Columbus Day is observed in the United States on the second Monday of October. It recognizes the historic voyage and arrival of Italian explorer, Christopher Columbus who sailed to the Americas on October 12, 1492. In 2021 Columbus Day is Monday, October 11th.
|2022||Monday, October 10|
|2023||Monday, October 9|
|2024||Monday, October 14|
This year (2021), the second Monday happens to fall on the historic anniversary date of October 11th.
When Did Columbus Day Become A Holiday?
Columbus Day was declared a national holiday in 1937 by President Franklin Delano Roosevelt. Since 1971, Columbus Day has been observed annually as a federal government holiday on the second Monday of October. All federal offices are closed in recognition of the day.
This holiday is not only celebrated in the United States, but also in Italy, Spain, and other countries in South America. However, the celebrations in these countries center around Hispanic culture and indigenous peoples.
The Famous Voyage of Christopher Columbus
As early as 1420, Portuguese explorers were sailing south along the West African coast and around the Cape of Good Hope, South Africa, transporting riches of the land: gold, spices, and other goods from Africa and Asia to Europe. Instead of sailing around the huge continent of Africa as the Portuguese were doing, Columbus thought he could find a more direct route by sailing west instead.
Understanding that the world was round and not flat, Columbus had no fear of venturing in uncharted waters. Securing financial support from King Ferdinand and Queen Isabella of Spain, Columbus set sail in August of 1492. He sailed across the “Ocean Blue”—the Atlantic Ocean. Thinking he had reached Asia on October 12, 1492, Columbus actually landed at an island in the Bahamas. Continuing the voyage, he spotted Cuba, assuming it was China. For the next few months, Columbus sailed and explored the Caribbean islands in search of riches to bring back to Spain.
He founded a colony for Spain in the Americas on the island of Hispaniola, (present day Dominican Republic and Haiti) with 39 of his men before returning to Spain in January 1493. Columbus sailed across the Atlantic three more times. On his third voyage, Columbus finally realized that he had never reached Asia, but landed on a continent he hadn’t previously known existed.
Leif Erikson – The First To Reach America?
Was Columbus the first European to set foot on North America? Turns out, Viking explorer Leif Erikson reached the continent of North America around the year 1000, almost 500 years before Christopher Columbus was born. Erikson is the first European explorer known to reach North America. After sailing across the Atlantic, Erikson landed at what is now known as Canada. In 1964, President Lyndon Johnson declared October 9th as Leif Erikson Day, although it’s not a national holiday.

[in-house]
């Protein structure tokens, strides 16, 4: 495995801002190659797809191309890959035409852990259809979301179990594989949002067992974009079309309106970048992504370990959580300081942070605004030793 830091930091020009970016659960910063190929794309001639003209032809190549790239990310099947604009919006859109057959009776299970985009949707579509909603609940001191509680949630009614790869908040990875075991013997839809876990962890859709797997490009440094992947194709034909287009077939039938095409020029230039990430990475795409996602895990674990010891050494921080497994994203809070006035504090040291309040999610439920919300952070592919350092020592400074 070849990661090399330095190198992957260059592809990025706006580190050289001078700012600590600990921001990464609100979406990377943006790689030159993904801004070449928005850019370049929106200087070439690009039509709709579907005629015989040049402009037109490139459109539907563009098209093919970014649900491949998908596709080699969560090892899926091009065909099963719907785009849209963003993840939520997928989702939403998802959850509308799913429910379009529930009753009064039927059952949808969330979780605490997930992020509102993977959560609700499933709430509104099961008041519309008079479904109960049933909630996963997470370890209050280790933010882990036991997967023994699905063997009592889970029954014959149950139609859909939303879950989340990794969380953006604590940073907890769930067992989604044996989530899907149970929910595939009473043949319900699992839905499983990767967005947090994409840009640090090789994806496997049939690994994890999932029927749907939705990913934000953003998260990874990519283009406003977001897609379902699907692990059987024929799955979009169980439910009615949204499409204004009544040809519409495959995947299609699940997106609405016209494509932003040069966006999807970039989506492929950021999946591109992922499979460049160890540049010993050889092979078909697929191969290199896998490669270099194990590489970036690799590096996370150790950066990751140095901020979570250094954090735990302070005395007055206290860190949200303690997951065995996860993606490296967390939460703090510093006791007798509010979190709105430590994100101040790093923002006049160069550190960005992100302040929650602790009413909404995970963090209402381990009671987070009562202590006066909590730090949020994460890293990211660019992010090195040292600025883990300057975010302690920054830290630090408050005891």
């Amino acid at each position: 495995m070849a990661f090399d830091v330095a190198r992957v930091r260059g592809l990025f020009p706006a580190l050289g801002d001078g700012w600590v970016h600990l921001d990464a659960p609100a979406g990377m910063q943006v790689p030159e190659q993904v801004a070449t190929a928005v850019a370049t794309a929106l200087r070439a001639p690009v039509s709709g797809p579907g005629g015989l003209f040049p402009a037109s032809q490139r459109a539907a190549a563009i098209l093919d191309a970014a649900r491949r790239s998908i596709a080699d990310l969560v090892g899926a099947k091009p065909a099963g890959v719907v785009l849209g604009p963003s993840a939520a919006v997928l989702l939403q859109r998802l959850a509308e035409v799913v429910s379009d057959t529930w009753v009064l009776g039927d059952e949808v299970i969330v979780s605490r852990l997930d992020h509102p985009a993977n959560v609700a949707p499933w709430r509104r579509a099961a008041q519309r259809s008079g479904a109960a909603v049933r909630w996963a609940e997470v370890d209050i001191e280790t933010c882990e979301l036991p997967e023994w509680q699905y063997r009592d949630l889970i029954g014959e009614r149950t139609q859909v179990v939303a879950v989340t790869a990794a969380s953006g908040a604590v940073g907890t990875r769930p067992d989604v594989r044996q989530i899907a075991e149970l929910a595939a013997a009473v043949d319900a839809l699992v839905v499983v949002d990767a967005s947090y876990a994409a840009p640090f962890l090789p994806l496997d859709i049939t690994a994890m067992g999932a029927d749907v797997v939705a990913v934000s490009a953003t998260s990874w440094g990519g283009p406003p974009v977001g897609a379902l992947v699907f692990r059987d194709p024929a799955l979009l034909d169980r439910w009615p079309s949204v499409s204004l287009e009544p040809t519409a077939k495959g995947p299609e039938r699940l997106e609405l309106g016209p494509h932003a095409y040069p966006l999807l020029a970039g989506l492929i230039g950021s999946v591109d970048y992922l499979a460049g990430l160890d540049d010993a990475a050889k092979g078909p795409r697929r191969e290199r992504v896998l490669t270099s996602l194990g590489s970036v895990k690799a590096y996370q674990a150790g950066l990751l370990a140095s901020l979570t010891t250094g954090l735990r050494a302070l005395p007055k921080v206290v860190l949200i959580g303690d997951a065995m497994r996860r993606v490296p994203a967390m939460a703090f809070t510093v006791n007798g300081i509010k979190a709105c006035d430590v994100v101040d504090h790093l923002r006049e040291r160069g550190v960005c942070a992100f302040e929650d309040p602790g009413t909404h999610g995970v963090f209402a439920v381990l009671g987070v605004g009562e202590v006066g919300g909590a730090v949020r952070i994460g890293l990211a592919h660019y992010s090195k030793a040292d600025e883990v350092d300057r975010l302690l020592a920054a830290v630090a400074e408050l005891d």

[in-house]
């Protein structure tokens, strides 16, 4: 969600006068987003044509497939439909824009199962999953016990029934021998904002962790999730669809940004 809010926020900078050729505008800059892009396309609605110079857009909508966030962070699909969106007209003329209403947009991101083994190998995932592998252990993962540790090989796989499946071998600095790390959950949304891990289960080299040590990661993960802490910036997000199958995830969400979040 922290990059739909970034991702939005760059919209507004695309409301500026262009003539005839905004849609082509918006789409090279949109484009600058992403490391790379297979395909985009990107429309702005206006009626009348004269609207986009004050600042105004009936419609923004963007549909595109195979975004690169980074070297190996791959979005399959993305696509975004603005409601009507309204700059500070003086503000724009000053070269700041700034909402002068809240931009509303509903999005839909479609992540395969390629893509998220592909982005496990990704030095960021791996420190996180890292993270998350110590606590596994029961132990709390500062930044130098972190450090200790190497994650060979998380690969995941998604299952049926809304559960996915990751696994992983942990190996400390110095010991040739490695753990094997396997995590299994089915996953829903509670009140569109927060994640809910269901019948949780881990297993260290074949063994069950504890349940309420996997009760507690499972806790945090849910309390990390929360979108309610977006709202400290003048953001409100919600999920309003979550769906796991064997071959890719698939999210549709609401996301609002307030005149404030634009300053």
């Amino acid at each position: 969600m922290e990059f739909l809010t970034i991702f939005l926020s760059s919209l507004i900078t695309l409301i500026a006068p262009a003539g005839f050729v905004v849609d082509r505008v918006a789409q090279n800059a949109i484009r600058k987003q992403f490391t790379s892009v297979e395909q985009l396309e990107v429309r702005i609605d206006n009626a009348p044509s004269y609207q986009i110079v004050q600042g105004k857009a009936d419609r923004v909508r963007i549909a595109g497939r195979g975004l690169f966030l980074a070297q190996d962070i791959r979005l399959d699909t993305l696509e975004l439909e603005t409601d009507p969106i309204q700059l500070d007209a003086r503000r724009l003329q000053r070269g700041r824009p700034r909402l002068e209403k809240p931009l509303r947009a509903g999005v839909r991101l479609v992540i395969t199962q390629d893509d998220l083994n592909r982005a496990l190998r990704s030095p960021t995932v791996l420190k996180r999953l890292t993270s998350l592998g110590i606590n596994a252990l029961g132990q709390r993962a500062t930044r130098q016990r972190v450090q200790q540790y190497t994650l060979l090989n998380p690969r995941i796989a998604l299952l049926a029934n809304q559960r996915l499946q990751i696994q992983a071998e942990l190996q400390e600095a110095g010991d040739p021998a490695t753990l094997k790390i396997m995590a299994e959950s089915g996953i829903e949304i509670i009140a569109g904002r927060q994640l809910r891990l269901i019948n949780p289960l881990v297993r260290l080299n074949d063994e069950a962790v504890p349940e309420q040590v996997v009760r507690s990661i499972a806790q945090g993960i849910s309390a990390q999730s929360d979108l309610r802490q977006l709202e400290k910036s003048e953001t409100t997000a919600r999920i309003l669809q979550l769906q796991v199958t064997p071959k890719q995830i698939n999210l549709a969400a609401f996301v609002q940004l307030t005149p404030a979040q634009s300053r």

Why is there a Columbus Day if he wasn’t the first European to reach this continent? Vast transatlantic trade possibilities and colonization played a key part in the significance and enthusiasm of Columbus’ findings. His four voyages raised world-wide awareness and interest in the “New World” and all it had to offer.
Columbus Day or Indigenous Peoples’ Day?
Many have asked if Columbus Day is a holiday our nation should continue to celebrate. This question is raised as historical details of the Columbus years are considered. Along with colonization and new transatlantic trade routes came disease, brutality, enslavement, and death to indigenous people.
In the early 1990s, Indigenous Peoples’ Day was introduced, with South Dakota being the first state to rename Columbus Day in 1990. In various cities and states across the nation, it is celebrated in addition to or instead of Columbus Day to bring awareness of the rich cultural heritage and contributions of the Native American people.
In 2019, Washington, D.C. passed a resolution to recognize the second Monday in October as Indigenous People’s Day instead of Columbus Day. The National Congress of American Indians, founded in 1944, responded with this statement,
This change allows the opportunity to bring more awareness to the unique, rich history of this land that is inextricably tied to the first peoples of this country and predates the voyage of Christopher Columbus. It also acknowledges American Indians and Alaska Natives as thriving, contemporary sovereign nations who hold their rightful place among the American family of governments.
To learn more, check local listings of National Indigenous Peoples’ Day celebrations or check out these ways to celebrate “virtually.”